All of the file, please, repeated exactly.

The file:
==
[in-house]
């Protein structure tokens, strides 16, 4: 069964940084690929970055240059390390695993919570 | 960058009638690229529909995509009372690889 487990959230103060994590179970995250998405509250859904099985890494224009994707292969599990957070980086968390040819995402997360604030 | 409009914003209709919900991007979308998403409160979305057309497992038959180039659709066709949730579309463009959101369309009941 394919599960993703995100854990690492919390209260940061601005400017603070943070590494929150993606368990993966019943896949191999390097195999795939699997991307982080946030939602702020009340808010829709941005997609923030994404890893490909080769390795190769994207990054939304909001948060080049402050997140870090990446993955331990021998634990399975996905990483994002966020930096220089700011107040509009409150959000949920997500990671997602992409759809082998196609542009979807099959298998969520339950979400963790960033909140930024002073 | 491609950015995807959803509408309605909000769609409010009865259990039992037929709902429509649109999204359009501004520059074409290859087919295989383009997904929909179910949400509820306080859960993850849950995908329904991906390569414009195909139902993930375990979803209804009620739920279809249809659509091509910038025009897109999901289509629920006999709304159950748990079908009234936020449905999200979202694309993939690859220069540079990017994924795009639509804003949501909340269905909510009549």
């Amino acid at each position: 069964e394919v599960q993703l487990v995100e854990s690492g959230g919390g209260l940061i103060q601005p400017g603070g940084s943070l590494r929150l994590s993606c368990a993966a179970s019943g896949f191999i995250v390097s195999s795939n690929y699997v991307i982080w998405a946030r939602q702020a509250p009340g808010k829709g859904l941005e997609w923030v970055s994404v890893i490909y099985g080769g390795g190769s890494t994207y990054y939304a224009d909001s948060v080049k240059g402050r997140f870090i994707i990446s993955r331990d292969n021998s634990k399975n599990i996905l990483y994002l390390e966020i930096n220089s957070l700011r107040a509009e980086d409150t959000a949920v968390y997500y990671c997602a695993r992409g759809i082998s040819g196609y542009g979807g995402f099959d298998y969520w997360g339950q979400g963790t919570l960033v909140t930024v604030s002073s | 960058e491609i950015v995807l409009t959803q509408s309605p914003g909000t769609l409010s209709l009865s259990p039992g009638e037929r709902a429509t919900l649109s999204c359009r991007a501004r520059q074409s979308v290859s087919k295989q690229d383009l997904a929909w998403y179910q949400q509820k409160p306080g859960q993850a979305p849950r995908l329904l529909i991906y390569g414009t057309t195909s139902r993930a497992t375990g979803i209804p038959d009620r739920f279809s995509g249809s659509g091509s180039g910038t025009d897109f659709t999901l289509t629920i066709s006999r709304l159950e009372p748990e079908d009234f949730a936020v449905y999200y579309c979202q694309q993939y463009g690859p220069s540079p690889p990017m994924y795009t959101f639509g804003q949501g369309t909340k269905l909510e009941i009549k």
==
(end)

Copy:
[in-house]
């Protein structure tokens, strides 16, 4: 069964940084690929970055240059390390695993919570 | 960058009638690229529909995509009372690889 487990959230103060994590179970995250998405509250859904099985890494224009994707292969599990957070980086968390040819995402997360604030 | 409009914003209709919900991007979308998403409160979305057309497992038959180039659709066709949730579309463009959101369309009941 394919599960993703995100854990690492919390209260940061601005400017603070943070590494929150993606368990993966019943896949191999390097195999795939699997991307982080946030939602702020009340808010829709941005997609923030994404890893490909080769390795190769994207990054939304909001948060080049402050997140870090990446993955331990021998634990399975996905990483994002966020930096220089700011107040509009409150959000949920997500990671997602992409759809082998196609542009979807099959298998969520339950979400963790960033909140930024002073 | 491609950015995807959803509408309605909000769609409010009865259990039992037929709902429509649109999204359009501004520059074409290859087919295989383009997904929909179910949400509820306080859960993850849950995908329904991906390569414009195909139902993930375990979803209804009620739920279809249809659509091509910038025009897109999901289509629920006999709304159950748990079908009234936020449905999200979202694309993939690859220069540079990017994924795009639509804003949501909340269905909510009549």
């Amino acid at each position: 069964e394919v599960q993703l487990v995100e854990s690492g959230g919390g209260l940061i103060q601005p400017g603070g940084s943070l590494r929150l994590s993606c368990a993966a179970s019943g896949f191999i995250v390097s195999s795939n690929y699997v991307i982080w998405a946030r939602q702020a509250p009340g808010k829709g859904l941005e997609w923030v970055s994404v890893i490909y099985g080769g390795g190769s890494t994207y990054y939304a224009d909001s948060v080049k240059g402050r997140f870090i994707i990446s993955r331990d292969n021998s634990k399975n599990i996905l990483y994002l390390e966020i930096n220089s957070l700011r107040a509009e980086d409150t959000a949920v968390y997500y990671c997602a695993r992409g759809i082998s040819g196609y542009g979807g995402f099959d298998y969520w997360g339950q979400g963790t919570l960033v909140t930024v604030s002073s | 960058e491609i950015v995807l409009t959803q509408s309605p914003g909000t769609l409010s209709l009865s259990p039992g009638e037929r709902a429509t919900l649109s999204c359009r991007a501004r520059q074409s979308v290859s087919k295989q690229d383009l997904a929909w998403y179910q949400q509820k409160p306080g859960q993850a979305p849950r995908l329904l529909i991906y390569g414009t057309t195909s139902r993930a497992t375990g979803i209804p038959d009620r739920f279809s995509g249809s659509g091509s180039g910038t025009d897109f659709t999901l289509t629920i066709s006999r709304l159950e009372p748990e079908d009234f949730a936020v449905y999200y579309c979202q694309q993939y463009g690859p220069s540079p690889p990017m994924y795009t959101f639509g804003q949501g369309t909340k269905l909510e009941i009549k």